Sunday, April 19, 2009

A Sunday Afternoon Drive

We were finally blessed with some much-needed moisture in the form of rain (not snow!) overnight and most of today. Because it wasn't really nice enough to do anything outside, Mr. Johnson took us for a turkey scouting/birding drive down to Fillmore County this afternoon. Here are some of the sights we experienced.

Because last week was quite nice, many of the farmers around here have started on their field work. We came across this old cemetery located some distance away from the road and in the middle of a cornfield. I don't remember ever seeing this cemetery before and once the corn gets tall, you would never be able to see it from the road.
I would have liked to walk over and look at some of the gravestones, but the ground was too muddy. I tried to find out more information on the internet, but this cemetery wasn't listed as one of the public cemeteries in Fillmore County. It looks very desolate on this dreary day, doesn't it?
(I was also extremely surprised these gravestones hadn't been vandalized and broken, as is so often the case of these old cemeteries in rural areas.)


We came upon an old dead tree that was a perfect roosting spot for some turkey vultures. Naturally they didn't sit still very long after we stopped the car for some pictures.
This was a lucky shot!

Fly away vultures!

We continued heading south and eventually ended up at Goethite WMA. On one of the ponds near the road, we spotted a large number of Blue-Winged Teals.
These pictures aren't the best, but the colors of their breeding plumage makes them easy to identify--especially the males with their large crescent-shaped white patch at the base of their bill.

While we were watching the ducks on this pond, I looked to my right and spotted another large flock of birds flying in the distance.
I quickly got my binocs on them and was thrilled to see it was a huge flock of white pelicans!
These were the first white pelicans I've seen this year. I haven't had a chance to travel down to the Mississippi yet this spring and I thought perhaps I might have missed the opportunity to see pelicans this year.
I love seeing these beautiful birds soaring in the sky. I only wish the skies had been clear today because the sight of these huge white birds with a blue sky in the background is breathtaking.

I like this picture because you can clearly see the "breeding horn" on the top side of their beak.
Did you know their wingspan is 9 feet? Here's the Wikipedia link if you want to read more about the American White Pelican.

Have a good week everyone!






17 comments:

Mama Pea said...

The cemetery you found looks to be really old by the grave markers. Too bad conditions weren't right for hiking through it. I'm sure it would have been super-interesting to read the inscriptions and dates. And you sure did see some birds of the BIG variety on your drive. Sounds like you made good use of a gray, drippy day. Thanks for sharing!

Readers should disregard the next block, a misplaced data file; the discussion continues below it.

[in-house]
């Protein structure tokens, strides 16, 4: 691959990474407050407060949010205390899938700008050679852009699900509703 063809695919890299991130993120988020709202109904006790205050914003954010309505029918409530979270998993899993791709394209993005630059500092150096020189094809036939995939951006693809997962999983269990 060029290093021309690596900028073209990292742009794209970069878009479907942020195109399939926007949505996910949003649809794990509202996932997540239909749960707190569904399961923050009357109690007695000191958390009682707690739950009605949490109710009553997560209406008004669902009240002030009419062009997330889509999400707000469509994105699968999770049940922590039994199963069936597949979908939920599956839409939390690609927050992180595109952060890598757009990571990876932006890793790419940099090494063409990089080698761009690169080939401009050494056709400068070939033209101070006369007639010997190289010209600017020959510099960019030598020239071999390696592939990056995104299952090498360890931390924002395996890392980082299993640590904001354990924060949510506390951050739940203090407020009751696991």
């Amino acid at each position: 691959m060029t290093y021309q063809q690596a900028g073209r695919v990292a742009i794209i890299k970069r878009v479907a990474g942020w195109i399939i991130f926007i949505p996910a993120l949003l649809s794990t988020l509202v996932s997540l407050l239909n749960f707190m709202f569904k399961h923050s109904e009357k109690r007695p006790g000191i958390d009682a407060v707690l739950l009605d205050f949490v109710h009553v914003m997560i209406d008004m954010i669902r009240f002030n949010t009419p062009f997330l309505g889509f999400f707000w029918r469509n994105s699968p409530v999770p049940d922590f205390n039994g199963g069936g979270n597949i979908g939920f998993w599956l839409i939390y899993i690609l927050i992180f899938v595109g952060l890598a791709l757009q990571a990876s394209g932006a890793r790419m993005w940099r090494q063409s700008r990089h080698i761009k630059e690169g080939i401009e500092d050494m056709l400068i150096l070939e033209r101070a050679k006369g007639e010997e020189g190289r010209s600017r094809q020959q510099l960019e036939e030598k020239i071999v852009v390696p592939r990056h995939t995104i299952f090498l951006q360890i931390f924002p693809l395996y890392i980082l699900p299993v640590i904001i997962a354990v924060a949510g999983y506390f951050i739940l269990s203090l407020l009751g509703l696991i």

Kelly said...

...I always love visiting old cemeteries and studying the gravestones. They are works of art. Love your vulture photos (I'm partial to them!), and I love the White Pelicans. We had one here last year at the Oxbow. I hope to see one there again this year.

Anonymous said...

I've never heard of the Bateman Cemetery either. Where was it located? These old cemeteries really are a treasure and tell so many stories if you take the time to read the headstones. I too am surprised that the stones haven't been vandalized. It's probably too far from the road and would require walking on the part of some morons who aren't ambitious enough to get out there. Great pics.
Your Sissy

Gaelyn said...

Old cemetaries are interesting. You might ask the farmer if you can walk into it when things dry out. Maybe your county courthouse would have info. The stones have probably been spared because of the corn.

I love the vultures as they are the first sign of spring here. Didn't realize white pelicans were so big. Great captures.

Lisa at Greenbow said...

What a great day despite the rain.

Jayne said...

Those are really beautiful shots of the cemetery Ruthie. So glad the stones have been left undisturbed.

I've never seen the white pelicans. Very cool! Have a really great week ahead.

Anonymous said...

Have we passed on the gene of looking in old cemetaries and reading the stones? We still like to do that, especially the very old stones, it is so fasinating, maybe because we took care of a cemetary for all those years.
Enjoyed your bird pics, great shots of the pelicans. Springtime is the most interesting time of the year.

MOM

Lynne said...

What a fun and birdy drive! I remember the first time I saw that breeding plumage knob on Pelicans. It sure looks odd. They are such beautiful birds in flight.

Richard said...

I seems like just about everybody else has a fasination with old cemetaries as I do. I love to look at the dates and the dash between them and imagine the life that they lead. It you look at the headstones on the left of the picture, I believe that is one that used to be ordered from Sears, Roebuck and Co. Sears would do the carving and ship them on the trains to where they were needed.